June 15, 2010
By Jen Llewellyn
OMAFRA nursery crops specialist

When I started working with entomopathogenic nematodes to better understand their efficacy on nursery crops, we were working with various species of Steinernema and Heterohabditis megedis (H.m.).  We found H.m. to be quite effective for the management of black vine weevil larvae (Otiorrhynchus sulcatus) in container production, but a comparatively low level of suppression in the field. Since then, Heterohabditis bacteriophora (H.b.) was introduced into the North American market. We have found this species to be even more effective at black vine weevil management than H.m.

There are several suppliers of H.m. in Ontario. Most of the H.m. comes from biocontrol rearing facilities in Europe and must be ordered at least one week in advance. Viability and quality of any live biocontrol organism can be an issue, especially with long distance transport. Biocontrol suppliers conduct regular checks on viability in order to help ensure efficacy of their products. Are you checking viability before nematode applications? All you need is a microscope….or a glass of warm water.

When it comes to entomopathogenic nematodes, checking viability can be quite simple. For those who have compound or dissecting microscopes, you could easily take a small sample of stock solution and view the liquid under the microscope to do some viability counts. Dead larvae are very straight and just lie immobile, suspended in the water. Live larvae tend to have a bend in them and will move and wiggle along in the fluid, though not necessarily continuously. Those who do not have a microscope can take a sub-sample of the stock solution and add it to a clear glass of room temperature water. Now (this is very cool), after about 10 to 15 minutes, hold the glass of nematodes and water up to the light, et voila! You will see the DEAD nematodes suspended and floating aimlessly throughout the water column. The LIVE nematodes will actually sink to the bottom of the water column. If you hold a 10-x hand lens up to the glass, you will be able to see the outlines of the nematodes. It should be noted that live nematodes from a clay media base will not be as active as those from an aqueous food base, but that the former may still be quite effective at controlling insect pests. If you are concerned about viability, you should contact your biocontrol supplier immediately.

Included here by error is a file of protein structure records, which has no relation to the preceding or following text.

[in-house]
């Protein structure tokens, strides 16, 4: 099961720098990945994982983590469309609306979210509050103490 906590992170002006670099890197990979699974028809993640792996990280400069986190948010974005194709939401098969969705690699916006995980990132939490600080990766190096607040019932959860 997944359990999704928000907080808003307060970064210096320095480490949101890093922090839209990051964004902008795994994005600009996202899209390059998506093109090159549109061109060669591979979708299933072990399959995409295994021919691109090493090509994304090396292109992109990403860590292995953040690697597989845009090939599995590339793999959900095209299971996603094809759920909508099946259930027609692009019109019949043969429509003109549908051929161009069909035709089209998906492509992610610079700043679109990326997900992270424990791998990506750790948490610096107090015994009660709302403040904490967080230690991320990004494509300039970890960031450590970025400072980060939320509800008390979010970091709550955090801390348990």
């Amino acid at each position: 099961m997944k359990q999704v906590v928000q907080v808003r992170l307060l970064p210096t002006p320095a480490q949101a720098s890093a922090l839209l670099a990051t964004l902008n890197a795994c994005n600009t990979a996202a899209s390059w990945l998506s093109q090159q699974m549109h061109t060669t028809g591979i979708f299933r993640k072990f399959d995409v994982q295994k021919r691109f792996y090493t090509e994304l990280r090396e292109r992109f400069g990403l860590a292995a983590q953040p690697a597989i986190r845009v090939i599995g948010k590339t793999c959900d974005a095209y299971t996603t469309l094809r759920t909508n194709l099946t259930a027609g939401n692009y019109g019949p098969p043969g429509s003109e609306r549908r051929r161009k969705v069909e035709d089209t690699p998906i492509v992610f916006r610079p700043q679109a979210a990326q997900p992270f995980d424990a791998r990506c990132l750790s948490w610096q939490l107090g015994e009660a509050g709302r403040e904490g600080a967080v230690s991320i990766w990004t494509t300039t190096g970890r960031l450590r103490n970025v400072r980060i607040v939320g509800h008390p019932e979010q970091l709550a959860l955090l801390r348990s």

Many researchers believe that nematodes reared on live insect hosts (in vivo) will retain more of their parasitic qualities and be more effective as a biocontrol agent in your production facility. Not all stages of nematodes are infective to insect hosts. In the case of Heterohabditis nematodes, only the juvenile stages are infective and it is the last juvenile instar that is most active and mobile. Recent research has indicated that nematodes, just like other biological organisms, can actually produce pheromone cues to signal certain behaviors in their population. It has been demonstrated that when populations are high, nematodes will send out a pheromone to stimulate dispersal (and discourage hunting). This is significant when it comes to choosing application rates of entomopathogenic nematodes. You will notice that the “curative” rate is usually four to five times higher than the “treatment” rate. We can’t help but think, if I apply it at the curative rate or higher, it will work even better! Now you know: stick to the rates on the label and be conservative.  

Some biocontrol researchers have found that Hypoaspis predatory mites will swarm black vine weevil larvae and some growers may be trying Hypoaspis in synergy with nematodes in hopes of increasing the efficacy of the nematode treatment. Interestingly, some researchers have found Hypoaspis predatory mites to be effective at reducing larval populations of black vine weevil in field production crops. The predatory mites will actually swarm the larval pest and feed on it by inserting their proboscis and sucking out the insect’s fluids, leading to mortality. Hypoaspis are not winter-hardy in our climate and need to be introduced during the growing season each year.
Jennifer Llewellyn may be reached at 519-824-4120, ext. 52671, or by email jennifer.llewellyn@ontario.ca. Read her Nursery-Landscape Report: http://apps.omafra.gov.on.ca/scripts/english/crops/agriphone/index.asp